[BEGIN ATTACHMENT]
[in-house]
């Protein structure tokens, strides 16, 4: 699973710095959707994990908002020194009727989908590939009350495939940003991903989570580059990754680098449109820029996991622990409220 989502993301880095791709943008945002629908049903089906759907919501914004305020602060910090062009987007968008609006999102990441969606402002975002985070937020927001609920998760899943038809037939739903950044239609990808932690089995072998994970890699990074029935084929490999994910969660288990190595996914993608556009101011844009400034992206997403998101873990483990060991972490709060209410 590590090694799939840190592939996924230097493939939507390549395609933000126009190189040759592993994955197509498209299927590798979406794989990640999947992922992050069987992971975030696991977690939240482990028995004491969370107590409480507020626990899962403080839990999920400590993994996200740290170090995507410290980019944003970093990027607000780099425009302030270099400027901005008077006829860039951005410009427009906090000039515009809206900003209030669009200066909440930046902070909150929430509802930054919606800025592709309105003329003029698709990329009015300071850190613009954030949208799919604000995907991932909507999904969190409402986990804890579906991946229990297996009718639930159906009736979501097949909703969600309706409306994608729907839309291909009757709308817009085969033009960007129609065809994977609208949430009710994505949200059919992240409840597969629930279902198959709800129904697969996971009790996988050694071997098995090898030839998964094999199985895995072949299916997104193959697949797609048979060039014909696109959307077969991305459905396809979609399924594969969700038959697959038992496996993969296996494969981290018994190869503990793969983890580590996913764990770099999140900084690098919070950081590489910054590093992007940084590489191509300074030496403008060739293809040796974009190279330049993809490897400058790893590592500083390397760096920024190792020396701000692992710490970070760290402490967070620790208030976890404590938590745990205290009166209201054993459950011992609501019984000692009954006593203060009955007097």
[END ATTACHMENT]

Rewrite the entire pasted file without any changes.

[in-house]
């Protein structure tokens, strides 16, 4: 699973710095959707994990908002020194009727989908590939009350495939940003991903989570580059990754680098449109820029996991622990409220 989502993301880095791709943008945002629908049903089906759907919501914004305020602060910090062009987007968008609006999102990441969606402002975002985070937020927001609920998760899943038809037939739903950044239609990808932690089995072998994970890699990074029935084929490999994910969660288990190595996914993608556009101011844009400034992206997403998101873990483990060991972490709060209410 590590090694799939840190592939996924230097493939939507390549395609933000126009190189040759592993994955197509498209299927590798979406794989990640999947992922992050069987992971975030696991977690939240482990028995004491969370107590409480507020626990899962403080839990999920400590993994996200740290170090995507410290980019944003970093990027607000780099425009302030270099400027901005008077006829860039951005410009427009906090000039515009809206900003209030669009200066909440930046902070909150929430509802930054919606800025592709309105003329003029698709990329009015300071850190613009954030949208799919604000995907991932909507999904969190409402986990804890579906991946229990297996009718639930159906009736979501097949909703969600309706409306994608729907839309291909009757709308817009085969033009960007129609065809994977609208949430009710994505949200059919992240409840597969629930279902198959709800129904697969996971009790996988050694071997098995090898030839998964094999199985895995072949299916997104193959697949797609048979060039014909696109959307077969991305459905396809979609399924594969969700038959697959038992496996993969296996494969981290018994190869503990793969983890580590996913764990770099999140900084690098919070950081590489910054590093992007940084590489191509300074030496403008060739293809040796974009190279330049993809490897400058790893590592500083390397760096920024190792020396701000692992710490970070760290402490967070620790208030976890404590938590745990205290009166209201054993459950011992609501019984000692009954006593203060009955007097």